There are a few ways to get Bitcoin. You can buy them from a retailer, an ATM or an exchange, you can trade them, you can earn them (depending on the regulation of your country), or you can mine them. Bitcoin mining is probably one of the less common ways to receive Bitcoin but it’s still a method used by some.
Back when cryptocurrency was less well-known and had a lower market cap, volume of transaction and price tag, Bitcoin mining was a profitable way to earn Bitcoin. Now, it’s become an expensive undertaking that requires a lot of energy and equipment. However, despite the cost, mining still attracts many investors in the industry because of the tasty reward for the endeavor.
How does Bitcoin and cryptocurrency mining work?
The creation of Bitcoin happens through “mining”. This means that those who create a Bitcoin token are the miners of it. Miners get paid in Bitcoin for doing the work of verifying the validity of Bitcoin transactions on the network. The reason behind this is because Bitcoin is decentralised and relies on the network (rather than one central entity like a company) to operate.
Bitcoin miners ensure transparency and honesty in the network and reduces the risk of issues such as double-spending, which is where a Bitcoin owner could send a copy (a false fraudulent token) of a Bitcoin token to another user. Since the currency is digital, it would be possible if not for the miners and the process behind verifying Bitcoin transactions. Double-spending would be a little like printing counterfeit cash and spending the original bill (which holds genuine value) and the counterfeit (which is worthless because it’s a fake). This means that the spender has been able to spend double despite only truly holding half of the value.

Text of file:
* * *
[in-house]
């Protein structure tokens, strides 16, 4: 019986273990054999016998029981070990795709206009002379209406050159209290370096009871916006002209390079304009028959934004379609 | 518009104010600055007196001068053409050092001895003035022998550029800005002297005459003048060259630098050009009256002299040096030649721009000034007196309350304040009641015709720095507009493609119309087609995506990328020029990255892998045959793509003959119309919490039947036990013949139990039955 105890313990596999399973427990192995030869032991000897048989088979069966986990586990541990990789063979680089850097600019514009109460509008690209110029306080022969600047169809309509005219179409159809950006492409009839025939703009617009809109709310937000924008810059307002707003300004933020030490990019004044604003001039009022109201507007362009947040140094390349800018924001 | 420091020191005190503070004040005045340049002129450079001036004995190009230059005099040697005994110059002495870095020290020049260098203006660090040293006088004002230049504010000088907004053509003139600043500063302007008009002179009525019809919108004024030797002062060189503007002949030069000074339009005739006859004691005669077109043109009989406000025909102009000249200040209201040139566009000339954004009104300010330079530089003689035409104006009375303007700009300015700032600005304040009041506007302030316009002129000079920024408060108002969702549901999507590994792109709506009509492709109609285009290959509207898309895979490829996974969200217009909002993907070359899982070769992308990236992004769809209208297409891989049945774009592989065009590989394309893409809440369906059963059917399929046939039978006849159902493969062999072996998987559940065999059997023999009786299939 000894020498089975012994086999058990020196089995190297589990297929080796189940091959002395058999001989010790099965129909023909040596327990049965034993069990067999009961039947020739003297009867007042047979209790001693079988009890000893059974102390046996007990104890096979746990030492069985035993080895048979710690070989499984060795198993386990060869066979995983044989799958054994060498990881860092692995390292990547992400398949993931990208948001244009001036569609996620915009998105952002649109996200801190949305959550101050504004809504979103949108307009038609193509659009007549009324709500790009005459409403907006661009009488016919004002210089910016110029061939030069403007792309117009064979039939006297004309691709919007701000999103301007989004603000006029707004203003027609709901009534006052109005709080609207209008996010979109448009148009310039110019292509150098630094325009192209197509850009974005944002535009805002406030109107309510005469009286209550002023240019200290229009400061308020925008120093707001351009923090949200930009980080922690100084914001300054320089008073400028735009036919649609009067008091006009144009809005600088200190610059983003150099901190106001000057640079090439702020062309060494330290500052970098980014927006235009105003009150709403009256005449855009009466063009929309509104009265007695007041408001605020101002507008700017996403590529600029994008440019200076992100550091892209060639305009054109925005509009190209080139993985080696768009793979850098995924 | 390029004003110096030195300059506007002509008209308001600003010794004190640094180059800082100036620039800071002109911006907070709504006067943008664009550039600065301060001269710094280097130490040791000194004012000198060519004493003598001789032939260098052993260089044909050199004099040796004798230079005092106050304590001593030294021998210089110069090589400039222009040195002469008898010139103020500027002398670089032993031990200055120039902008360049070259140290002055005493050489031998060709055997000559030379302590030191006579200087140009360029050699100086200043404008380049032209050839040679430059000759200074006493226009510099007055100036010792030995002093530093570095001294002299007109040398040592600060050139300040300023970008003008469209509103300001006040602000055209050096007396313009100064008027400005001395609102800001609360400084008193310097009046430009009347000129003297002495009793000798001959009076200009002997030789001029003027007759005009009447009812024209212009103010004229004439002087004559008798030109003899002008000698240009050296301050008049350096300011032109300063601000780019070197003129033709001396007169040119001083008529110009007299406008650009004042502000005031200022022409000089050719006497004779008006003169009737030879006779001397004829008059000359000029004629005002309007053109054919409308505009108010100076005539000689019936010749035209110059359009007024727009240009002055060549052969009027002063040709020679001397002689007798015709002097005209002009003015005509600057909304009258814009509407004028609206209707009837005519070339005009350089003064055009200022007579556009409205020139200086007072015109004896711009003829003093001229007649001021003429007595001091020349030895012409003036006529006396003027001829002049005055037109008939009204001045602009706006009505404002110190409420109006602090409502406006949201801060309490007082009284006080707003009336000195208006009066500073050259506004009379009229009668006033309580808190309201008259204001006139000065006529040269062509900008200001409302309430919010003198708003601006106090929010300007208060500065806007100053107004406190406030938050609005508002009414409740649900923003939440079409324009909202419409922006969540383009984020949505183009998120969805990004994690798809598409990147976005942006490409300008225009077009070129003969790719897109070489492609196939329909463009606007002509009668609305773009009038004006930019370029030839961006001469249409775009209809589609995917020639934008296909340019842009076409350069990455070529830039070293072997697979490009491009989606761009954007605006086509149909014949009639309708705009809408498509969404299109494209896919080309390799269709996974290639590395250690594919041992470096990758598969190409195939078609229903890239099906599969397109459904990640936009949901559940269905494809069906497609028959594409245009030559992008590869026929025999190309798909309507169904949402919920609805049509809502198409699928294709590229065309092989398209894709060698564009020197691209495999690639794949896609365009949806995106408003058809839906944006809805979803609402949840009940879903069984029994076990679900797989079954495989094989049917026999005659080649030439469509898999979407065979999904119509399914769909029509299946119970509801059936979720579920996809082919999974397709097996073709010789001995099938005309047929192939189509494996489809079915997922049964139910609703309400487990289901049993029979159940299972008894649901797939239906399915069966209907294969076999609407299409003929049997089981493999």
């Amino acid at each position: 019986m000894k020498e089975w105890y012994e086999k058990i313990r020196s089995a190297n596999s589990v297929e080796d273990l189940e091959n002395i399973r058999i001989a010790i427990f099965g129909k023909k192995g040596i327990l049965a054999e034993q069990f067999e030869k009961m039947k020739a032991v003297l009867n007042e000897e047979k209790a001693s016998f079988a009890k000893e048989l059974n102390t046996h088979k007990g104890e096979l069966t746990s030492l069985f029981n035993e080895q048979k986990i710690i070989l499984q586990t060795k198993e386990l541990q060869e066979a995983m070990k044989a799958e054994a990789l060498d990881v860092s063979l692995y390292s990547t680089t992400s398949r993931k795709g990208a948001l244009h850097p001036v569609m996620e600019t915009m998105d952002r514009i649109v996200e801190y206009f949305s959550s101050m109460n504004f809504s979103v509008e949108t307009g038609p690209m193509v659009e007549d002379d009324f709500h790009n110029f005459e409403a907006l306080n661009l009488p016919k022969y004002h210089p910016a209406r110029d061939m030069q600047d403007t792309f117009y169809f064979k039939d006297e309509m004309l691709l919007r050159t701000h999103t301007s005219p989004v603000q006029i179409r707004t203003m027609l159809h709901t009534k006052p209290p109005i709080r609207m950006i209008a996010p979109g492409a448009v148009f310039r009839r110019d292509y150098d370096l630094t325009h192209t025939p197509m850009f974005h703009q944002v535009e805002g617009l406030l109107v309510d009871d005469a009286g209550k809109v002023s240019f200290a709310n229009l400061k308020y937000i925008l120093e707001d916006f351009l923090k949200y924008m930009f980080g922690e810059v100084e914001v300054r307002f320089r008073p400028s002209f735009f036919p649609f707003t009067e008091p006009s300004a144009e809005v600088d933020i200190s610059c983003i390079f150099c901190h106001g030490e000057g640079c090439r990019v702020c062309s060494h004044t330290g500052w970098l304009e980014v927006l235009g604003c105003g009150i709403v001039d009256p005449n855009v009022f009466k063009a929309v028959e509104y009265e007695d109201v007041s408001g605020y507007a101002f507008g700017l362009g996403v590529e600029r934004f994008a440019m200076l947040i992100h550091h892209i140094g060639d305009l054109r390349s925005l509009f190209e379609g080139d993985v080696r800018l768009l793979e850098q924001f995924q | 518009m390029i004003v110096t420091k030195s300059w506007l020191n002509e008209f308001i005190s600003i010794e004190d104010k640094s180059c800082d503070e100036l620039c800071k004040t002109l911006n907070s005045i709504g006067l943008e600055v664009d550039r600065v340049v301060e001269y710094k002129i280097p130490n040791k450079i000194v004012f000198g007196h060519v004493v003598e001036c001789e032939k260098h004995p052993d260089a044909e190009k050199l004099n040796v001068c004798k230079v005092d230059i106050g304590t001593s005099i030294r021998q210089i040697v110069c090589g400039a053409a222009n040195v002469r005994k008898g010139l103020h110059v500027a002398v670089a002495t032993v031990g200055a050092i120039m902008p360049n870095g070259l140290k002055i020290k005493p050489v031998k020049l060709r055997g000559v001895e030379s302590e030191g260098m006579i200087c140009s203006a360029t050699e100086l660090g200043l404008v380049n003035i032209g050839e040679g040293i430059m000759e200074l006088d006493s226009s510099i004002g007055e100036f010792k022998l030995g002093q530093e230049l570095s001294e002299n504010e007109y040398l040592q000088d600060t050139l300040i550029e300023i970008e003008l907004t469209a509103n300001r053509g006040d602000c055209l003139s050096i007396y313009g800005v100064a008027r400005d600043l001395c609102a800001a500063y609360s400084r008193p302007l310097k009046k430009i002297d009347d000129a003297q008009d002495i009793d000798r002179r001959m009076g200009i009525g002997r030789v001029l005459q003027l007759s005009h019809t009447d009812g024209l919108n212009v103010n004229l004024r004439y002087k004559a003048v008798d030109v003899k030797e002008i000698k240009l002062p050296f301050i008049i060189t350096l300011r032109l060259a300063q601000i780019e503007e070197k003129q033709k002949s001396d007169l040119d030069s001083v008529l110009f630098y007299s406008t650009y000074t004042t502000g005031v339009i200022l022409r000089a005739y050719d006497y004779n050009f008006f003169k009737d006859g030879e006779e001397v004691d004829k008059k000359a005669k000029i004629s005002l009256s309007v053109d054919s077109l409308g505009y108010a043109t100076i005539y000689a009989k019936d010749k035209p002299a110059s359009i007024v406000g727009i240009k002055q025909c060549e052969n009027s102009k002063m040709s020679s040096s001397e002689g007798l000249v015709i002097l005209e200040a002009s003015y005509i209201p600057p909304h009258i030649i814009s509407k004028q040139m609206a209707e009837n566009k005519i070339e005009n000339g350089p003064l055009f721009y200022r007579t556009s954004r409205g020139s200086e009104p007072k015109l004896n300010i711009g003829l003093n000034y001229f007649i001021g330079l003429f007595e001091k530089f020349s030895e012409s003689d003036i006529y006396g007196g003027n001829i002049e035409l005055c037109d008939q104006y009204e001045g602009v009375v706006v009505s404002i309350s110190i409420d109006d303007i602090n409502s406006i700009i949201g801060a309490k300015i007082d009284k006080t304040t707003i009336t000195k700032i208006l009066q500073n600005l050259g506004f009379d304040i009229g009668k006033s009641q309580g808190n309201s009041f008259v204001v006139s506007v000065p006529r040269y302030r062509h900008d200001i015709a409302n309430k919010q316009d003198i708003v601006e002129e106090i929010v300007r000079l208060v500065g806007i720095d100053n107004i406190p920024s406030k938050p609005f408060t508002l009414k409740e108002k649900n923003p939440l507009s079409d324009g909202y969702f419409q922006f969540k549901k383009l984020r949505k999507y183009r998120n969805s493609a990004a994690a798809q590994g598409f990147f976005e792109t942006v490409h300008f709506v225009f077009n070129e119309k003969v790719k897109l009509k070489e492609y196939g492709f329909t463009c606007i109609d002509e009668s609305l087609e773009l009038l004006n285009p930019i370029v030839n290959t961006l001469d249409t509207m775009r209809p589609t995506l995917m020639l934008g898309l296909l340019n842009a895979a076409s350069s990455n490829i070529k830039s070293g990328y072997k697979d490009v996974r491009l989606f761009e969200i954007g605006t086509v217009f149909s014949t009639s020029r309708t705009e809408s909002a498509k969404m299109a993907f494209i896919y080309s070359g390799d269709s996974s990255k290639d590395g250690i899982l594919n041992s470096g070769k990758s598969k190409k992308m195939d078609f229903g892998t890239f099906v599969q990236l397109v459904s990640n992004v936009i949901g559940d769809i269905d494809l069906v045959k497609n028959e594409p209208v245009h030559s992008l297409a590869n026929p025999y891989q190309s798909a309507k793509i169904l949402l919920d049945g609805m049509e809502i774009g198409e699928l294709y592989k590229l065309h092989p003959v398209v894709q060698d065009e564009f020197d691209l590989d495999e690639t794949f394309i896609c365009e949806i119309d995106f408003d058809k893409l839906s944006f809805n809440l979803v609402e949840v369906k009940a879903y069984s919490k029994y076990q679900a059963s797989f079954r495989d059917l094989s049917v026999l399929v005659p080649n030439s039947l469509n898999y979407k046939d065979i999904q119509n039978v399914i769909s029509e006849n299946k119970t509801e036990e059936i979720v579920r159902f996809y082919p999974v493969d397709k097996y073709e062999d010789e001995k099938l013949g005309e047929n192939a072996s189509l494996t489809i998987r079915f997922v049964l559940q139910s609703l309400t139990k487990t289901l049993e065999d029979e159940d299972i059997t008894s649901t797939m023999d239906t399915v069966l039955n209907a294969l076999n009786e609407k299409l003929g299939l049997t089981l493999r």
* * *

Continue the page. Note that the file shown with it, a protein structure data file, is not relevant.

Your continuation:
From a technical point of view, Bitcoin mining resolves this because miners verify transactions and algorithmically look out for any possible “counterfeit” Bitcoin. If the transaction is genuine, it goes through. If it’s false, it’s rejected.
Bitcoin miners receive their reward of Bitcoin once they have verified 1 megabyte worth of Bitcoin transactions. This is called a “block” (which is where “blockchain” comes from) and once they have mined a block, they get their reward. Because the block size is small and is set, it can result in a backlog on the network, meaning the verification process slows down which can lead to delayed or slow transactions going through.
How to earn Bitcoin through mining
To earn Bitcoin as a Bitcoin miner, there are two requirements:
- You need to verify approximately 1 megabyte of transactions – or effectively mine one block, and
- You have to be the first miner to verify the transaction by means of answering an algorithmic challenge. This is called the proof-of-work.
To find the answer to this challenge, you don’t need to be a specialised mathematician. This is the mechanic process that requires special equipment and has begun to take a lot of energy and electrical resources to operate. To “solve” the challenge, the miner needs to discover a 64-digit hexadecimal number, which is known as a “hash”, either less than or the same as the target set by the blockchain. So it comes down to the machine that can solve the problem or discover the hash as quickly as possible.
How much does a Bitcoin miner earn?
Approximately every four years, there’s an occurrence in the cryptocurrency industry called the “Bitcoin halving.” When this happens, the Bitcoin reward earned from each block is halved. So in 2009, the first block of Bitcoin mined earned 50 Bitcoin tokens – a whopping amount today. In 2012, this was halved and a block mined would earn 25 Bitcoin tokens. In 2016, the Bitcoin halving meant that miners would receive 12.5 Bitcoin tokens.
In May 2020, the most recent Bitcoin halving took place. Now, Bitcoin miners will receive 6.25 Bitcoin tokens per block mined until the next halving. Depending on the price of Bitcoin, this could be a massive reward in terms of cash equivalence. However, any profit from Bitcoin mining only comes after buying the expensive equipment and after settling the electricity bill after the energy-intensive process.